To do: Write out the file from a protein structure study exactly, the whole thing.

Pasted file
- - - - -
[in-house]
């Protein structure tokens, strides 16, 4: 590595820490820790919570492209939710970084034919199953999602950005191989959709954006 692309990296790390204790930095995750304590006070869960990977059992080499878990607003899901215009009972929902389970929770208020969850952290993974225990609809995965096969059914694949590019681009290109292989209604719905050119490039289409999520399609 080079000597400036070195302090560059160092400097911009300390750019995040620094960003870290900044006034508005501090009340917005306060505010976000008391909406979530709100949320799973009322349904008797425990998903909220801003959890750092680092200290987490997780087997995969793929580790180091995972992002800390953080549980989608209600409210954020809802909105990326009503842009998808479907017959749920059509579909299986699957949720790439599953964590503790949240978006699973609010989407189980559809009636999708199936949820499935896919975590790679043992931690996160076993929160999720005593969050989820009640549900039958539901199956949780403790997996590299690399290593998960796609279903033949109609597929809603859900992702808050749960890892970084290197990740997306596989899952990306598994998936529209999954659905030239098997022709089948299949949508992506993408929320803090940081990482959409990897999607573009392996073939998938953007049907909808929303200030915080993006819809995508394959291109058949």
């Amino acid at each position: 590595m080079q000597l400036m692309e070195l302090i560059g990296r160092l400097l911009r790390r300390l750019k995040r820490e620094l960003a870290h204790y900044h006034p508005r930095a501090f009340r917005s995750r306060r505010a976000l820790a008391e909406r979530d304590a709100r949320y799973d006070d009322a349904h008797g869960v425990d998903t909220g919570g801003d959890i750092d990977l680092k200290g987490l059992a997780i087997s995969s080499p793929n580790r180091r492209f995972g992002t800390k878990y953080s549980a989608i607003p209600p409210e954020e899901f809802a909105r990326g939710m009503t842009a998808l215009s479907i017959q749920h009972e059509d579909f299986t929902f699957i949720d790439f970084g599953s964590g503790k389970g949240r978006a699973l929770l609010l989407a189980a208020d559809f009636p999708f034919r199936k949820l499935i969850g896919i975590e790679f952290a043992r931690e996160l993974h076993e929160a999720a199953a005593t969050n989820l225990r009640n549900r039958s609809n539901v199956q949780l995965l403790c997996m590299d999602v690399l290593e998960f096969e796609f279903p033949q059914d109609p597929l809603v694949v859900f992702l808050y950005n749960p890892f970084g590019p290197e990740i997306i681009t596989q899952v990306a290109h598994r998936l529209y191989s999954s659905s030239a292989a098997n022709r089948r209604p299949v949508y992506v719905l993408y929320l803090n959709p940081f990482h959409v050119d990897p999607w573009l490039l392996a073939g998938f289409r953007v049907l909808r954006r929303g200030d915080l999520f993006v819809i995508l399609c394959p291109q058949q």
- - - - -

[in-house]
């Protein structure tokens, strides 16, 4: 590595820490820790919570492209939710970084034919199953999602950005191989959709954006 692309990296790390204790930095995750304590006070869960990977059992080499878990607003899901215009009972929902389970929770208020969850952290993974225990609809995965096969059914694949590019681009290109292989209604719905050119490039289409999520399609 080079000597400036070195302090560059160092400097911009300390750019995040620094960003870290900044006034508005501090009340917005306060505010976000008391909406979530709100949320799973009322349904008797425990998903909220801003959890750092680092200290987490997780087997995969793929580790180091995972992002800390953080549980989608209600409210954020809802909105990326009503842009998808479907017959749920059509579909299986699957949720790439599953964590503790949240978006699973609010989407189980559809009636999708199936949820499935896919975590790679043992931690996160076993929160999720005593969050989820009640549900039958539901199956949780403790997996590299690399290593998960796609279903033949109609597929809603859900992702808050749960890892970084290197990740997306596989899952990306598994998936529209999954659905030239098997022709089948299949949508992506993408929320803090940081990482959409990897999607573009392996073939998938953007049907909808929303200030915080993006819809995508394959291109058949």
């Amino acid at each position: 590595m080079q000597l400036m692309e070195l302090i560059g990296r160092l400097l911009r790390r300390l750019k995040r820490e620094l960003a870290h204790y900044h006034p508005r930095a501090f009340r917005s995750r306060r505010a976000l820790a008391e909406r979530d304590a709100r949320y799973d006070d009322a349904h008797g869960v425990d998903t909220g919570g801003d959890i750092d990977l680092k200290g987490l059992a997780i087997s995969s080499p793929n580790r180091r492209f995972g992002t800390k878990y953080s549980a989608i607003p209600p409210e954020e899901f809802a909105r990326g939710m009503t842009a998808l215009s479907i017959q749920h009972e059509d579909f299986t929902f699957i949720d790439f970084g599953s964590g503790k389970g949240r978006a699973l929770l609010l989407a189980a208020d559809f009636p999708f034919r199936k949820l499935i969850g896919i975590e790679f952290a043992r931690e996160l993974h076993e929160a999720a199953a005593t969050n989820l225990r009640n549900r039958s609809n539901v199956q949780l995965l403790c997996m590299d999602v690399l290593e998960f096969e796609f279903p033949q059914d109609p597929l809603v694949v859900f992702l808050y950005n749960p890892f970084g590019p290197e990740i997306i681009t596989q899952v990306a290109h598994r998936l529209y191989s999954s659905s030239a292989a098997n022709r089948r209604p299949v949508y992506v719905l993408y929320l803090n959709p940081f990482h959409v050119d990897p999607w573009l490039l392996a073939g998938f289409r953007v049907l909808r954006r929303g200030d915080l999520f993006v819809i995508l399609c394959p291109q058949q």